In response, Clay's lawyer wrote to VAGA arguing that Clay's works were in not an infringement of Smith's works, rather they fell within the fair use provisions of US copyright law as transformative works.

Now it seems, however, that the question as to whether or not the works do infringe copyright is merely academic as the parties have come to an agreement in accordance with which Clay will not to sell the works and/or to display them with a statement acknowledging that the works are not authorised by David Smith's estate.

Academic or not, what do our readers think?




Source:  BlouinArtInfo, 3 October, 2013, Art in America, 15 October, 2013

Monday 7 October 2013

Federal Government Shutdown Impacts Intellectual Property Registration in the United States

As the federal government shutdown rolls into its second week, I will take a moment to address the impact of the shutdown on intellectual property registration in the United States.  As stated on the U.S. Patent and Trademark Office website, the USPTO is fully operational on a provisional basis by drawing from prior year reserve funds.  The USPTO shall remain open for about four weeks.  If the government shutdown continues the USPTO will close when reserve funds are exhausted, however a small staff would continue to maintain IT infrastructure.

The U.S. Copyright Office remains closed.  As stated on the Copyright Office website, the Copyright Office will not be responding to inquiries, processing transactions, or making further updates to the website.  Copyright registration submissions are still being accepted, securing a date of receipt, but these applications will not be processed until the Copyright Office reopens.

Red Bus seminar: waiting list now open

This month's Art & Artifice event, "Art and copyright after the Red Bus case" (24 October, details here) at the lovely and thoroughly arty CityPoint London office of host firm Simmons & Simmons LLP, is now completely booked out.  If you've not already registered but wish to do so, let us know and we'll put your name on the waiting list.

If you are registered but for any reason can't come, please let us know so that we can reallocate your space to someone on the waiting list.

The People of Kansas (Continue to) Seek Criminal Charges Against a Sculpture

A perplexing news story emerges from Overland Park, Kansas regarding a bare-breasted sculpture housed in the city's international sculpture garden.  Since early 2012 local conservatives have waged a war on the piece, Yu Chan's "Accept or Reject," a bronze sculpture of a woman, topless and holding a camera to photograph herself.  Those who oppose the sculpture do not seem to take issue with the fractured, disjointed, gutless, headless, depiction of the female form, instead they protest the sculpture's naked breasts, and allege that the sculpture will encourage children to engage in "sexting." When complaints to local government did not appease them, opponents of the statue then teamed with the American Family Association (AFA), a national conservative organization.  The group gathered over 4,000 signatures, enough to impanel a grand jury under local law, a procedure sometimes referred to as a citizen's grand jury.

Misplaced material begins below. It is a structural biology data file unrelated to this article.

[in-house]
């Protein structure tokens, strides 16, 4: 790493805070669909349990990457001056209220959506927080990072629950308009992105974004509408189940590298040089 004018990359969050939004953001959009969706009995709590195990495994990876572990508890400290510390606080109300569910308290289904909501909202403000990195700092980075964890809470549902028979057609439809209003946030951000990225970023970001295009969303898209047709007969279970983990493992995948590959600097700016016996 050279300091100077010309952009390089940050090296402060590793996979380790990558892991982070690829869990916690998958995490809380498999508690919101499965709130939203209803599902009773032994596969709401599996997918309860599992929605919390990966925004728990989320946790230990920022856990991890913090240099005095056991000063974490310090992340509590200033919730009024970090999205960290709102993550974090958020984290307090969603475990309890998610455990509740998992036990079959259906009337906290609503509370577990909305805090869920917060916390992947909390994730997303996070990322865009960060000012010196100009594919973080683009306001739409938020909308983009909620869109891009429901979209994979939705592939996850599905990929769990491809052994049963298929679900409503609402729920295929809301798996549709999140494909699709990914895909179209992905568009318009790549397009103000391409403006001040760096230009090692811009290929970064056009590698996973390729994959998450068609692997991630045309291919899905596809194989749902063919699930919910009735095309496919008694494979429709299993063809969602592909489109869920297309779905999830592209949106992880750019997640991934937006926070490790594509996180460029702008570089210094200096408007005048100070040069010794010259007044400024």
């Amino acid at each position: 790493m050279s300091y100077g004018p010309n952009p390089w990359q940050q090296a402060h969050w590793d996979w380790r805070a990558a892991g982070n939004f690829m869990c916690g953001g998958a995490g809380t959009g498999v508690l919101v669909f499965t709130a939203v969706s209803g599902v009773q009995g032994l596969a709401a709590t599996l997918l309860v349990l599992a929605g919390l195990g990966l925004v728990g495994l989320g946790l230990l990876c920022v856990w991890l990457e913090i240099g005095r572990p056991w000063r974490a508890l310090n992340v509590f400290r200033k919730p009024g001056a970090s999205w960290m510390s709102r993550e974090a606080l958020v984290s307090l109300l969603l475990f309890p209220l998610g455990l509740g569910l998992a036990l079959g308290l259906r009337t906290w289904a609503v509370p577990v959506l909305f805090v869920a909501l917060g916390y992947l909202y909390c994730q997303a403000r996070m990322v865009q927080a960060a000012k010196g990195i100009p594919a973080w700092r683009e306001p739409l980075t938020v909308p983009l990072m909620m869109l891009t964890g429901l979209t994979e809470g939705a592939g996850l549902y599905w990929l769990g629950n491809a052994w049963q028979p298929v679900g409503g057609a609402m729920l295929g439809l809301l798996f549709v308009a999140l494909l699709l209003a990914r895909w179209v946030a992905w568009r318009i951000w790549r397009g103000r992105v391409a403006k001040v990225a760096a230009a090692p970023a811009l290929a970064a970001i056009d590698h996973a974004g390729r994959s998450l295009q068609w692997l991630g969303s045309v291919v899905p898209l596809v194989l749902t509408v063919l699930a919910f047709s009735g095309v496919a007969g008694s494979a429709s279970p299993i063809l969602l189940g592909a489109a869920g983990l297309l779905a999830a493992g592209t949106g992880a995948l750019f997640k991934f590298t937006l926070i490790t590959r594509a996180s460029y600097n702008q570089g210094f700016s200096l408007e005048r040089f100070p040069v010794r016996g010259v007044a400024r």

Grand juries are generally summoned to investigate and determine whether there is enough evidence to formally charge an individual with a crime.  In most cases, the grand jury is called by a prosecuting attorney or judge, however some states allow citizens, with enough petition signatures, to assemble a grand jury.  Citizen grand juries have the same powers to call witnesses and issue subpoenas.  Slate offers this critical discussion of the use of citizen grand juries by conservative groups.

Opponents of the sculpture requested that the grand jury determine whether the sculpture was legally "obscene."  The petition was unclear whether the AFA sought criminal charges against the sculpture, city, arboretum, or unnamed officials.  Although authorized to conduct investigation for up to ninety days, the jury convened for less than one day in fall of 2012 before determining that the piece did not constitute obscenity. To prove obscenity under the law, one must show that the work lacks serious artistic merit, that it depicts, in a patently offensive way, sexual conduct as described by state law, and in addition, that under contemporary community standards the work appeals to the "prurient interest." It seems a losing proposition when the target is a work of art in a sculpture garden, still, the AFA is undeterred and is attempting to gather a second grand jury.  This second attempt is undertaken after the AFA accused the local prosecutor of "hijacking" the first grand jury and sought amendment to the state law mandating that the citizens who impaneled the grand jury to be called as the first witness to testify.